21 August 2013
52 Pickup, to be exact—in digital form.
Like many caper novelists, Leonard wrote lots of short scenes and jumped from one point of view to another as needed. When one of those shifts occurred within a chapter, his print publisher followed the usual format of leaving extra space between the end of one section and the start of another. If those blank areas wound up at the bottom or top of a typeset page, the publisher hauled out the simple • dingbat to alert readers to the otherwise hard-to-spot section break.
Typesetting conventions for ebooks are different, however. Most notably, the standard ebook format follows most web pages (including this one) by putting an extra line space between paragraphs and not indenting the first line of each new paragraph.
In converting 52 Pickup to its digital format, HarperCollins ebooks reformatted the paragraphs: no indent, extra space in between. But it also wiped out the extra spaces between one section and the next. If there was a dingbat on the printed page, the • also appeared in the digital form, but most shifts from one point of view and scene to another come with no such signal for readers. That meant Leonard’s transitions, originally smooth, were bumpy, requiring me to notice the shift, stop, and look back to confirm when it happened.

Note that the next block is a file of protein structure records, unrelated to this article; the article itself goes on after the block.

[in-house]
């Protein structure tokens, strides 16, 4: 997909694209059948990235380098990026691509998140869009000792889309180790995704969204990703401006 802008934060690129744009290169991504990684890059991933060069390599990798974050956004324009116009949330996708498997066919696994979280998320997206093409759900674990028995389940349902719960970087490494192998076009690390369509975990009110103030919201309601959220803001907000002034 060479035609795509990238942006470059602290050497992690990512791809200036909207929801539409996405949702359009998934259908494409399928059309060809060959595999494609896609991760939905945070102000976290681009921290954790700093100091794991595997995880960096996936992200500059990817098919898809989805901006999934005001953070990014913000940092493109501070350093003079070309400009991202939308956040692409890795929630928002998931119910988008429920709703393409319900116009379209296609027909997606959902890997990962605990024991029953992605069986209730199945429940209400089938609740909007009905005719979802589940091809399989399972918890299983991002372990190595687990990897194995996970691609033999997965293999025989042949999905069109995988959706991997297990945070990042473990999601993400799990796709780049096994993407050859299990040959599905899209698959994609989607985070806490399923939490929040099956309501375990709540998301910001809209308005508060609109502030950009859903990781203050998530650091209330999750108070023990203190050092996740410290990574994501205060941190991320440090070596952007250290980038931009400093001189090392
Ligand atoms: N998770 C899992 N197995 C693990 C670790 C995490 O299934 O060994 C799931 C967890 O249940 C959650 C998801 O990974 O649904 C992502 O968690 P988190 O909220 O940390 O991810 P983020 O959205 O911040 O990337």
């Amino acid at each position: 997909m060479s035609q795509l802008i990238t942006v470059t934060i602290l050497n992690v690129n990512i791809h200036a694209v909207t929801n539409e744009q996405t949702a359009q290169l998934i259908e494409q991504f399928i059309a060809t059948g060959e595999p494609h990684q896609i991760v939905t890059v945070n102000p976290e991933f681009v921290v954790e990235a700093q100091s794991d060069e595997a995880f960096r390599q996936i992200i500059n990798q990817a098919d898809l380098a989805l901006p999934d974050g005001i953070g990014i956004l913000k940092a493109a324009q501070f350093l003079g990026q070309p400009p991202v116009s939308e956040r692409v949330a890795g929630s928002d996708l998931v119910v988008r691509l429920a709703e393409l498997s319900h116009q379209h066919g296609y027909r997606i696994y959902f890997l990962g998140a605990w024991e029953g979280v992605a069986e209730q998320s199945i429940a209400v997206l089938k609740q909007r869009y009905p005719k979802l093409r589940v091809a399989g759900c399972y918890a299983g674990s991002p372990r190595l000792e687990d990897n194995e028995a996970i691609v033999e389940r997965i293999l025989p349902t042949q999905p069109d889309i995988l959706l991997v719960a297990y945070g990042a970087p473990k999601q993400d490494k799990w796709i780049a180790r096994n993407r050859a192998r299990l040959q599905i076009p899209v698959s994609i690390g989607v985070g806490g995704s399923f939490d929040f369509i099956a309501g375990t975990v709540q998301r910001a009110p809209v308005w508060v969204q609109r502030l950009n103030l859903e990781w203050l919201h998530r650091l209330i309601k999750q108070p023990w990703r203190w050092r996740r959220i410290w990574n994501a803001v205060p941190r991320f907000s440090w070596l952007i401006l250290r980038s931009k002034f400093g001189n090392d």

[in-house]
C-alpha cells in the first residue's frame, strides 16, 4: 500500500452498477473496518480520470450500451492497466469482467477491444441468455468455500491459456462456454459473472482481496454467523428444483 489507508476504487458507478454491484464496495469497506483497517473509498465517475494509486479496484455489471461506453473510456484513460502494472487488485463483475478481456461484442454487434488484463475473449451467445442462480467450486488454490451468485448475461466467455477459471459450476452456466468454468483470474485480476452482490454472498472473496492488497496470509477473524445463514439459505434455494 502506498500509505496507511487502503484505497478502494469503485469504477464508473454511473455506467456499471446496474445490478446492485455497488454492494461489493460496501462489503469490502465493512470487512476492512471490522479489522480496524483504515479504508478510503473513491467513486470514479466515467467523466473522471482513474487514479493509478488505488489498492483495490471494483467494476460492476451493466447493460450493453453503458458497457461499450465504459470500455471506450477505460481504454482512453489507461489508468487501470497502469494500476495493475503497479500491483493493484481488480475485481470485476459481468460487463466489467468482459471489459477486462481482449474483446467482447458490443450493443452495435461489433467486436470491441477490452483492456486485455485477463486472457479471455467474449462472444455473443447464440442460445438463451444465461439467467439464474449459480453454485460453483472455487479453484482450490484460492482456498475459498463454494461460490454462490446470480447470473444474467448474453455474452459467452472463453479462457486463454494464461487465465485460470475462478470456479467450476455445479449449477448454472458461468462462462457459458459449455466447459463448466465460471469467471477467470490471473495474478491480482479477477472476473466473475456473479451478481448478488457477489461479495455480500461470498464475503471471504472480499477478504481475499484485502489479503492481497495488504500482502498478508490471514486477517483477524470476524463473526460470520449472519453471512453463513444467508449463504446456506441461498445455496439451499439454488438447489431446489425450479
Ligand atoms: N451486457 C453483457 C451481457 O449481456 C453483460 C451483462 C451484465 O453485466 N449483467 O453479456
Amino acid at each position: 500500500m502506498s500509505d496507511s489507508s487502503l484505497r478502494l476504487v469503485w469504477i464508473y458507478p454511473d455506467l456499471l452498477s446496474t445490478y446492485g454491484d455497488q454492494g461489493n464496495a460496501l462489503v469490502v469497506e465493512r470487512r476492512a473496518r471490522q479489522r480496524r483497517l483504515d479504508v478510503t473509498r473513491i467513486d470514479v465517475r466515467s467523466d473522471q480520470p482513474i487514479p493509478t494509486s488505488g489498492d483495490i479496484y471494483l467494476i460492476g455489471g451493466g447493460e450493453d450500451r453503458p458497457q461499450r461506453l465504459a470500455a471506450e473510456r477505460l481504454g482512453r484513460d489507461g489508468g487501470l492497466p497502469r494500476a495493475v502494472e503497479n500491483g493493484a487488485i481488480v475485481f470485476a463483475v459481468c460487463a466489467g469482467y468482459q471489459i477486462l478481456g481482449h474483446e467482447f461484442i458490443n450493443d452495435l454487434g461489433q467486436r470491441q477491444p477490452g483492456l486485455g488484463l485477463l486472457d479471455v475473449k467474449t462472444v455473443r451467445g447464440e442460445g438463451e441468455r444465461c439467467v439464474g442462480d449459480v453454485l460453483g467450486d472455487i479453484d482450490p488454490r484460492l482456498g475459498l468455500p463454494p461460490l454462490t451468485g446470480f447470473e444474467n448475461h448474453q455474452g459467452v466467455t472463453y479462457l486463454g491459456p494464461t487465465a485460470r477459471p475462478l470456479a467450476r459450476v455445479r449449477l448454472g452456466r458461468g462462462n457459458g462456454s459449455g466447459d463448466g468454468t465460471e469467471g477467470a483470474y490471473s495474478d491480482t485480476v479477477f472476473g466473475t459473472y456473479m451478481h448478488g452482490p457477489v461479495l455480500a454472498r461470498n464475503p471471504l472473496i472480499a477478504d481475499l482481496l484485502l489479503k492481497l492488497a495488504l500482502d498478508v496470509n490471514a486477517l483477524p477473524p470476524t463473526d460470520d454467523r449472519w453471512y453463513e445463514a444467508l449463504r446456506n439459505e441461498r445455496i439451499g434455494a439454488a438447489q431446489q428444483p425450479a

The copyright page of the 52 Pickup ebook says it was converted in 2002. I hope the process has grown more sophisticated since, but then I’d hope it would have been applied to older books. It’s an easy fix, and Leonard and his readers deserve better.